Brain tumour ’caused paedophilia’

This BBC piece summarizes an extraordinary case report, presented at the recent American Neurological Association annual meeting, of a 40-year-old married schoolteacher with no previous history of sex offenses who was on the point of incarceration after the abrupt onset of escalating sexual aberrations when his complaints of headaches led to the discovery of an egg-sized tumor in his right orbitofrontal cortex. The excision of the tumor extinguished the behavior; the recurrence of the behaviors was shown to correlate with the recurrence of the tumor, and after its re-excision his behaviors again disappeared.

The association of a brain tumor in the prefrontal cortex with such a behavioral disturbance should not be surprising. As neuropsychologically astute FmH readers know, “this is the part of the brain responsible for judgement, impulse control and social behaviour…” The question for me is whether the authors should be forgiven for so limiting the scope of the conclusions they allow themselves to draw:

Russell Swerdlow and Jeffrey Burns of the University of Virginia who treated the patient said it suggested that doctors should consider brain tumours as the reason why some people became sex offenders.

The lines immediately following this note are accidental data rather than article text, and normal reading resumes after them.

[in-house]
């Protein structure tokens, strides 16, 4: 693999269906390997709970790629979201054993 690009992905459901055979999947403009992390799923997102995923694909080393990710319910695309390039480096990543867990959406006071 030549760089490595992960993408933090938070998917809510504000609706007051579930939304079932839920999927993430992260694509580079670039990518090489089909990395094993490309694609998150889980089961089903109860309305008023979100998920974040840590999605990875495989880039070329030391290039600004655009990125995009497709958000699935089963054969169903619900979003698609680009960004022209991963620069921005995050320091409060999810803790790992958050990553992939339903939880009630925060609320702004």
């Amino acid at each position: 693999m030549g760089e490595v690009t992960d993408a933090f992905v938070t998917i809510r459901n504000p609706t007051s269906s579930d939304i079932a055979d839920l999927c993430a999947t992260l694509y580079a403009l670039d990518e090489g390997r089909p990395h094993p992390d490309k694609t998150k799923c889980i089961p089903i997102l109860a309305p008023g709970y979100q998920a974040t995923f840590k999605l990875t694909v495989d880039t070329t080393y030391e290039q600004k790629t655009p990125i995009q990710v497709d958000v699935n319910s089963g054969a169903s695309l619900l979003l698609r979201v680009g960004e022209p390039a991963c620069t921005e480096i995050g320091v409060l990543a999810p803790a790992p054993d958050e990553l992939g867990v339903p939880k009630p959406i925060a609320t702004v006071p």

But they warned that this only applied to people who suddenly become obsessed with sex and who have no previous history.

“If someone argues that every paedophile needs a MRI, the difference in this case was that the patient had a normal history before he acquired the problem,” Dr Burns said.

Typical neurologists, they will consider brain influences on behavior only in cases of gross pathological changes (which, I agree, would be the only alterations detectable on MRI scan). The real challenge this case presents is to where we will draw the line about responsibility for antisocial actions, given that there are so many other processes, more subtle than a brain tumor, that can impair orbitofrontal (not to mention other brain) functions. Indeed, as a behavioral neurologist comments close to the end of the article, even in this case the effect of the tumor may have been indirect, via altering hormonal function, rather than structural and direct.